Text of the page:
The Lost Okoroshi, the sophomore feature of Nollywood’s indie film director Abba T. Makama, will make its world premiere at the 2019 edition of Toronto International Film Festival (TIFF). The film will screen in the Discovery section—a section set aside for new voices in films. The Discovery program has helped launch the careers of some of the most established filmmakers including the likes of Steve McQueen, Berry Jenkins and Christopher Nolan.
Greetings! My second feature length THE LOST OKOROSHI @thelostokoroshi will be having its world premiere at the Toronto International film festival 2019. Kindly watch and share the trailer. Thank you! #thelostokoroshi @TIFF_NET pic.twitter.com/CAb0LfOYHW
— Abba T Makama (@abbaTmakama) August 8, 2019
The Lost Okoroshi is “a fresh take on Afrofuturism. It is distinctive, it’s funny and it provokes thoughts.” The film stars Tope Tedela, Seun Ajayi, Jammal Ibrahim, Chinwetalu Agu, Judith Audu and Ifu Ennada. The screenplay was written by Abba Makama and African Ukoh. The two also co-wrote Makama’s debut, Green White Green. Watch the riveting trailer for The Lost Okoroshi below.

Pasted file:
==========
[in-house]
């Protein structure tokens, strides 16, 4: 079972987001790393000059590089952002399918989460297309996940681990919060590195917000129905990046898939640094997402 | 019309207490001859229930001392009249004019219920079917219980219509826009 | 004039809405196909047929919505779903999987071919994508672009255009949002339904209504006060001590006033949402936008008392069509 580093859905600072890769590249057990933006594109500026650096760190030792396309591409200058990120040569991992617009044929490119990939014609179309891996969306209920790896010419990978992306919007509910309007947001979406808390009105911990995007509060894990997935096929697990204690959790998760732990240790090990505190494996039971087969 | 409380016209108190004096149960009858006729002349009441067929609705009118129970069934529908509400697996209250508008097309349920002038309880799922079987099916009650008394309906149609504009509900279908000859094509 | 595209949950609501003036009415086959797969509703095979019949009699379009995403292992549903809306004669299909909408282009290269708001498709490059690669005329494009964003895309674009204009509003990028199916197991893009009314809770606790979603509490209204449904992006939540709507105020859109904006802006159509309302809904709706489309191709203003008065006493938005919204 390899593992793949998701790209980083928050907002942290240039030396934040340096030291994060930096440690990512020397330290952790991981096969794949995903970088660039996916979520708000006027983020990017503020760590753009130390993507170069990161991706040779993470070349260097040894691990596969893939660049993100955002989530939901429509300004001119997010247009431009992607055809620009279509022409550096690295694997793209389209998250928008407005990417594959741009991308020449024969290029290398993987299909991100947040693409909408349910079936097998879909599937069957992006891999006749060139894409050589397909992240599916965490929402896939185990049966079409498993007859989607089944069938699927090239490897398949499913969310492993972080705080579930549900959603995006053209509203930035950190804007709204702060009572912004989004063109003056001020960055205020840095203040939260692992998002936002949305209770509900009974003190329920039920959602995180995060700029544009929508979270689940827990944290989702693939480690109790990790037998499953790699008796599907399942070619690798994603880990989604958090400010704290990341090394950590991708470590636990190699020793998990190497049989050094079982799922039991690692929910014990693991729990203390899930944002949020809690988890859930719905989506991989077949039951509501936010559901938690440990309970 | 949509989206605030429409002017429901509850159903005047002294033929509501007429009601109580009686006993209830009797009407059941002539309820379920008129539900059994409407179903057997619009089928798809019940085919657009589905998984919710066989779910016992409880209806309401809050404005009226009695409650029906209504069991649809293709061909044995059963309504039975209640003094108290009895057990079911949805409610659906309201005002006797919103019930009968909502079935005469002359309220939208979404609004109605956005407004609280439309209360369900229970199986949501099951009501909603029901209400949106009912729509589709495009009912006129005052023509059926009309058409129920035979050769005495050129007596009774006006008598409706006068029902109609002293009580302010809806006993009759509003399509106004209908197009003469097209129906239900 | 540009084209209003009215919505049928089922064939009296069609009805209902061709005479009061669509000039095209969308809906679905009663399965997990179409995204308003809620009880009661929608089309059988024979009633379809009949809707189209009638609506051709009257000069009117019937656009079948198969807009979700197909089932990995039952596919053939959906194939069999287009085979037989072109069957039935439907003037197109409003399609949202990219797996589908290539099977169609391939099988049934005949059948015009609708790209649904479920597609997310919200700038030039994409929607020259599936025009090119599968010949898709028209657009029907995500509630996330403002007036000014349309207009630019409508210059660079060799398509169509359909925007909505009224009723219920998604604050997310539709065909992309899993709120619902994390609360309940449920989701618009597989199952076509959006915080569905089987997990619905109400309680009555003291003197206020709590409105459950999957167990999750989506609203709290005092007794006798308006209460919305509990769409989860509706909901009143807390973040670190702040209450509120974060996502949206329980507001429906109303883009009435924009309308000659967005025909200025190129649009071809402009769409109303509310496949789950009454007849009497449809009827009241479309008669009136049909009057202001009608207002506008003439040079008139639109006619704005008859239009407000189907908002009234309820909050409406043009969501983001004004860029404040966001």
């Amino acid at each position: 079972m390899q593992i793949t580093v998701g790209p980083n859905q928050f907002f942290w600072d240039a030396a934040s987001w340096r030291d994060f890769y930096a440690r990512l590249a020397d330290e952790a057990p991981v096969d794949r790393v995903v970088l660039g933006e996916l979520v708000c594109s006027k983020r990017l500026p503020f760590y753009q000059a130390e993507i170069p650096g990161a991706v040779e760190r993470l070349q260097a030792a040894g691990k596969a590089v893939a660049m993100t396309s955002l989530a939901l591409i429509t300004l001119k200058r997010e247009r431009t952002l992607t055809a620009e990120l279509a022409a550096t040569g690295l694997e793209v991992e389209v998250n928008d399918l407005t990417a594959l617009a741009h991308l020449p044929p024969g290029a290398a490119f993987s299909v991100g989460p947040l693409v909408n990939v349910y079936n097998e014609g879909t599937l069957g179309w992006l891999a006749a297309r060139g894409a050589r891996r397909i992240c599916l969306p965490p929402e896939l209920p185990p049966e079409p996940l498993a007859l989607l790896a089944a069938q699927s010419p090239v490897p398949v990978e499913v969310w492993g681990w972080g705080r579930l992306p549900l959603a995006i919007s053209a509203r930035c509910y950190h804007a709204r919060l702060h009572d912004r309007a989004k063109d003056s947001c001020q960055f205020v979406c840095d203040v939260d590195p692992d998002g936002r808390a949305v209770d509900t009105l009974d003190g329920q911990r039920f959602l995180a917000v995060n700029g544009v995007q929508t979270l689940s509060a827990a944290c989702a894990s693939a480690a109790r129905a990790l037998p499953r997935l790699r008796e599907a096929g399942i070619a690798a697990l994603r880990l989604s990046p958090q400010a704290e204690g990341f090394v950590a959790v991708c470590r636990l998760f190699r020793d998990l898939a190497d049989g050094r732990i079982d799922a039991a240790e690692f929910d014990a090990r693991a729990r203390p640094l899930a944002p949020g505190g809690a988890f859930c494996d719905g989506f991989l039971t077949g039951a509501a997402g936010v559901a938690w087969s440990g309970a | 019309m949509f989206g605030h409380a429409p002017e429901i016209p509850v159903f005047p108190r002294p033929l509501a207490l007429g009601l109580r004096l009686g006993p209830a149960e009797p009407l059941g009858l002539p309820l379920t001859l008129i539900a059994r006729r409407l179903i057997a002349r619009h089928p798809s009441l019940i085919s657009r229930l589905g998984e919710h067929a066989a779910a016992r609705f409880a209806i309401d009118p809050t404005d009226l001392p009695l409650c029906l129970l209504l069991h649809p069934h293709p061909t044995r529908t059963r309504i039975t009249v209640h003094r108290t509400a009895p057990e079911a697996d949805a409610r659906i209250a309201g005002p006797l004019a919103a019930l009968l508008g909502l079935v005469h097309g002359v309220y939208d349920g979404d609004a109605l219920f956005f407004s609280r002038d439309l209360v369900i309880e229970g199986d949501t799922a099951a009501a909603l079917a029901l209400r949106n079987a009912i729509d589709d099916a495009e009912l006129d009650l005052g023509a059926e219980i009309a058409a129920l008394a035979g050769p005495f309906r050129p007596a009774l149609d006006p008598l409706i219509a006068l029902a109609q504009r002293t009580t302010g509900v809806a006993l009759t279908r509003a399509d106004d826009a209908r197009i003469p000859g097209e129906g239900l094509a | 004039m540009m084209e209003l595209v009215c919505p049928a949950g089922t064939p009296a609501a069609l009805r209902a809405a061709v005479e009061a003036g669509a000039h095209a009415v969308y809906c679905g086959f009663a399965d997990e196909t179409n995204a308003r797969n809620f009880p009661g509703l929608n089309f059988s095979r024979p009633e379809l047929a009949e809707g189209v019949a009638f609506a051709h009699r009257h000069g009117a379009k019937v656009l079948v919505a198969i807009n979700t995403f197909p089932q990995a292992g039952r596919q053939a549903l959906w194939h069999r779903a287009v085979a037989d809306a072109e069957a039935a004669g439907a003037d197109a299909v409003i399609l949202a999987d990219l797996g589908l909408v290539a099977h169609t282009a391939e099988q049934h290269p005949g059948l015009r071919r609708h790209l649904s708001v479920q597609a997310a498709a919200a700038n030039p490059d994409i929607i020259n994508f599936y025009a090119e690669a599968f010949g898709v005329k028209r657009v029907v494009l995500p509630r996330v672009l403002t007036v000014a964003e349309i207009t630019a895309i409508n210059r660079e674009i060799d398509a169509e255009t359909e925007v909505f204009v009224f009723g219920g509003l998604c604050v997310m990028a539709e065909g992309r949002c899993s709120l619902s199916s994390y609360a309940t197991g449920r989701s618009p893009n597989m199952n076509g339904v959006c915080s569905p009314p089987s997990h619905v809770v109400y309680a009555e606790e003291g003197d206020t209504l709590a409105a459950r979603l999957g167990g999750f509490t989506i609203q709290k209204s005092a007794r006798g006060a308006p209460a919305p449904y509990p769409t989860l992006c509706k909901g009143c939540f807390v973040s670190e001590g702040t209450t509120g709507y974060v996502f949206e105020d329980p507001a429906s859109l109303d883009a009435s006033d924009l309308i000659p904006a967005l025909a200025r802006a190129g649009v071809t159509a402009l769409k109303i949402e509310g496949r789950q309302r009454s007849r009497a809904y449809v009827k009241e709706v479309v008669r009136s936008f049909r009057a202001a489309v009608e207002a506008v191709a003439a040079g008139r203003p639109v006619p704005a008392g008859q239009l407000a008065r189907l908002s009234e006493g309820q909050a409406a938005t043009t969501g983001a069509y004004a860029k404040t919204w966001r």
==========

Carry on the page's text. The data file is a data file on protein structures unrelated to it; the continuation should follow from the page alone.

Haunted by dreams of an ancestral Okoroshi masquerade, a disillusioned security guard wakes up one morning to find himself transformed into a mute, purple spirit, in Abba Makama’s surrealist romp through the sprawling city of Lagos.
Green White Green, also premiered at TIFF in 2016; 93 Days, The Wedding Party and five other Nollywood films screened at the festival that year as part of TIFF’s city-to-city program which spotlighted Nollywood and Lagos.
Speaking to Indiewire, Makama discussed the inspiration behind the film: “I want Africans to keep in touch with their cultures and traditions and globalization makes it increasingly difficult for us to connect with our past. Masquerades have generally been demonized and considered bad omens in western religions. With this project, I aim to change the narrative and reintroduce the masquerade as a colorful, playful and benign entity.”
The news underlines the current strides by Nigerian filmmakers towards global recognition. Dare Olaitan (Ojukokoro, Knock Out Blessing) recently hinted at a deal that might take him to Hollywood. C. J. Obasi’s Mami Wota—”a black and white fantasy based on the Mermaid Goddess of West African Mythology”—won Sørfond, the Norwegian South Film Fund, at the recently concluded Durban International Film Festival. Sørfond is a grant for supporting film production in developing countries- it is funded by the Norwegian Ministry of Foreign Affairs.